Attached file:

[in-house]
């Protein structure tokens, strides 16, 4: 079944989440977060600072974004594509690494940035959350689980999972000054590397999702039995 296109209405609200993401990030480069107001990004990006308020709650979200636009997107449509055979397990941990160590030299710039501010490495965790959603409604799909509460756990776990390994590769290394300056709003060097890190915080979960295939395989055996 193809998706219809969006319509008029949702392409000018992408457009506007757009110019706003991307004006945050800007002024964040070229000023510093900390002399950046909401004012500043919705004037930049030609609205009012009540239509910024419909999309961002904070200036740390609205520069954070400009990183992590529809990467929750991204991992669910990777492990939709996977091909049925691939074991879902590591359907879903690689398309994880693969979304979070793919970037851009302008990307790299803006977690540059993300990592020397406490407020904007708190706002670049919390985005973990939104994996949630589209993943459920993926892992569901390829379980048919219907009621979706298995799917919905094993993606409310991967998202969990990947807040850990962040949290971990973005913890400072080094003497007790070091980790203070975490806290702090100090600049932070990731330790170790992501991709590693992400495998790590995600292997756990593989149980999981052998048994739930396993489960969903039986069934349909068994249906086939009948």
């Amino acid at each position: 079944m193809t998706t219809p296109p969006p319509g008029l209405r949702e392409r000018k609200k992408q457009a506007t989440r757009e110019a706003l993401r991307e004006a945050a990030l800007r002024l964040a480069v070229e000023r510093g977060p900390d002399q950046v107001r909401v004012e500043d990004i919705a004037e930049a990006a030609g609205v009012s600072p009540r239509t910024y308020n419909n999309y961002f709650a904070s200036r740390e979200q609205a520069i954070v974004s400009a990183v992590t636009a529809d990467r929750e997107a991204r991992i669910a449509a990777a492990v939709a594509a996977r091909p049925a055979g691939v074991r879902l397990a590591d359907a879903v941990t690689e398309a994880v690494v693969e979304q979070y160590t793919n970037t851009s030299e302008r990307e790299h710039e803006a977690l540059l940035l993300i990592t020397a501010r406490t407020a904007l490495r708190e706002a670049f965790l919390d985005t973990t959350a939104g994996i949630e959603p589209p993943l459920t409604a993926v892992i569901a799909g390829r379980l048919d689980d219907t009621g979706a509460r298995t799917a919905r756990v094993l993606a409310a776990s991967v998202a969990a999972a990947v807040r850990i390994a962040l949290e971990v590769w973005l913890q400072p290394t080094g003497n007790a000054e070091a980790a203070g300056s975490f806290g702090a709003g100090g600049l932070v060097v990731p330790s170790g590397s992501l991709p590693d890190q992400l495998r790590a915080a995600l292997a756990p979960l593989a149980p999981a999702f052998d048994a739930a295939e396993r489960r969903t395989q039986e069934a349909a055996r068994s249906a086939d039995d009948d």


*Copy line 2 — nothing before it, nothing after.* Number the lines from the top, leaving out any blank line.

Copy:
């Protein structure tokens, strides 16, 4: 079944989440977060600072974004594509690494940035959350689980999972000054590397999702039995 296109209405609200993401990030480069107001990004990006308020709650979200636009997107449509055979397990941990160590030299710039501010490495965790959603409604799909509460756990776990390994590769290394300056709003060097890190915080979960295939395989055996 193809998706219809969006319509008029949702392409000018992408457009506007757009110019706003991307004006945050800007002024964040070229000023510093900390002399950046909401004012500043919705004037930049030609609205009012009540239509910024419909999309961002904070200036740390609205520069954070400009990183992590529809990467929750991204991992669910990777492990939709996977091909049925691939074991879902590591359907879903690689398309994880693969979304979070793919970037851009302008990307790299803006977690540059993300990592020397406490407020904007708190706002670049919390985005973990939104994996949630589209993943459920993926892992569901390829379980048919219907009621979706298995799917919905094993993606409310991967998202969990990947807040850990962040949290971990973005913890400072080094003497007790070091980790203070975490806290702090100090600049932070990731330790170790992501991709590693992400495998790590995600292997756990593989149980999981052998048994739930396993489960969903039986069934349909068994249906086939009948």